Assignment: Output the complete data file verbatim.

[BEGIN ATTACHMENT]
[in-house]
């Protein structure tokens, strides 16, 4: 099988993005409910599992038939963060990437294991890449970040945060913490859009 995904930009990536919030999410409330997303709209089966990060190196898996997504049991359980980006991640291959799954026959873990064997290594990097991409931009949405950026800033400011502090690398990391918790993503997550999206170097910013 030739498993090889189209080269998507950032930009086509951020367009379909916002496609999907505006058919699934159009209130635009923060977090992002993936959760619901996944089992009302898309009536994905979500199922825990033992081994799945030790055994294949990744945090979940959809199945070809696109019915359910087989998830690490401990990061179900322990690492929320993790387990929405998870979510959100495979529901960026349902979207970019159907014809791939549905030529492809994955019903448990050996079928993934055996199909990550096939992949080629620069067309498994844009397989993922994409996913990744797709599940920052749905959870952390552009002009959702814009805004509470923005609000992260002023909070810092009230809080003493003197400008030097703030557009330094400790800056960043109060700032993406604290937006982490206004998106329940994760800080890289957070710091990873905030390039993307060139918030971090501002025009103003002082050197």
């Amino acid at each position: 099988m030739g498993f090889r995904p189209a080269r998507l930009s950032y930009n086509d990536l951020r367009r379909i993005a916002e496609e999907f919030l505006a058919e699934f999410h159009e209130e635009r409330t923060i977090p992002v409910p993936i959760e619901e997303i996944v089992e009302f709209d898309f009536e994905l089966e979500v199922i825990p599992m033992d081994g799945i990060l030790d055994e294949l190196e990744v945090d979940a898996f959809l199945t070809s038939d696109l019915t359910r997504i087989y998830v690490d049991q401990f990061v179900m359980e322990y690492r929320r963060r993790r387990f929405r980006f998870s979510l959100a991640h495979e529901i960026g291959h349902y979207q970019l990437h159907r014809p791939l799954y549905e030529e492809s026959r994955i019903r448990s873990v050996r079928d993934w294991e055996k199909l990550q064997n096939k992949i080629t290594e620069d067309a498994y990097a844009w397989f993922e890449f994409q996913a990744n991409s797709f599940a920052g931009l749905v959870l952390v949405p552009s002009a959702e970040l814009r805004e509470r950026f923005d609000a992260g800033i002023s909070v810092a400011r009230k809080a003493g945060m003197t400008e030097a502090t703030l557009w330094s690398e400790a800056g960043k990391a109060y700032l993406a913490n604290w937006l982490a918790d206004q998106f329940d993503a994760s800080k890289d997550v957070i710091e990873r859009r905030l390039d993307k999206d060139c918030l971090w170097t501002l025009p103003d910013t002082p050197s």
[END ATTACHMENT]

[in-house]
């Protein structure tokens, strides 16, 4: 099988993005409910599992038939963060990437294991890449970040945060913490859009 995904930009990536919030999410409330997303709209089966990060190196898996997504049991359980980006991640291959799954026959873990064997290594990097991409931009949405950026800033400011502090690398990391918790993503997550999206170097910013 030739498993090889189209080269998507950032930009086509951020367009379909916002496609999907505006058919699934159009209130635009923060977090992002993936959760619901996944089992009302898309009536994905979500199922825990033992081994799945030790055994294949990744945090979940959809199945070809696109019915359910087989998830690490401990990061179900322990690492929320993790387990929405998870979510959100495979529901960026349902979207970019159907014809791939549905030529492809994955019903448990050996079928993934055996199909990550096939992949080629620069067309498994844009397989993922994409996913990744797709599940920052749905959870952390552009002009959702814009805004509470923005609000992260002023909070810092009230809080003493003197400008030097703030557009330094400790800056960043109060700032993406604290937006982490206004998106329940994760800080890289957070710091990873905030390039993307060139918030971090501002025009103003002082050197």
């Amino acid at each position: 099988m030739g498993f090889r995904p189209a080269r998507l930009s950032y930009n086509d990536l951020r367009r379909i993005a916002e496609e999907f919030l505006a058919e699934f999410h159009e209130e635009r409330t923060i977090p992002v409910p993936i959760e619901e997303i996944v089992e009302f709209d898309f009536e994905l089966e979500v199922i825990p599992m033992d081994g799945i990060l030790d055994e294949l190196e990744v945090d979940a898996f959809l199945t070809s038939d696109l019915t359910r997504i087989y998830v690490d049991q401990f990061v179900m359980e322990y690492r929320r963060r993790r387990f929405r980006f998870s979510l959100a991640h495979e529901i960026g291959h349902y979207q970019l990437h159907r014809p791939l799954y549905e030529e492809s026959r994955i019903r448990s873990v050996r079928d993934w294991e055996k199909l990550q064997n096939k992949i080629t290594e620069d067309a498994y990097a844009w397989f993922e890449f994409q996913a990744n991409s797709f599940a920052g931009l749905v959870l952390v949405p552009s002009a959702e970040l814009r805004e509470r950026f923005d609000a992260g800033i002023s909070v810092a400011r009230k809080a003493g945060m003197t400008e030097a502090t703030l557009w330094s690398e400790a800056g960043k990391a109060y700032l993406a913490n604290w937006l982490a918790d206004q998106f329940d993503a994760s800080k890289d997550v957070i710091e990873r859009r905030l390039d993307k999206d060139c918030l971090w170097t501002l025009p103003d910013t002082p050197s």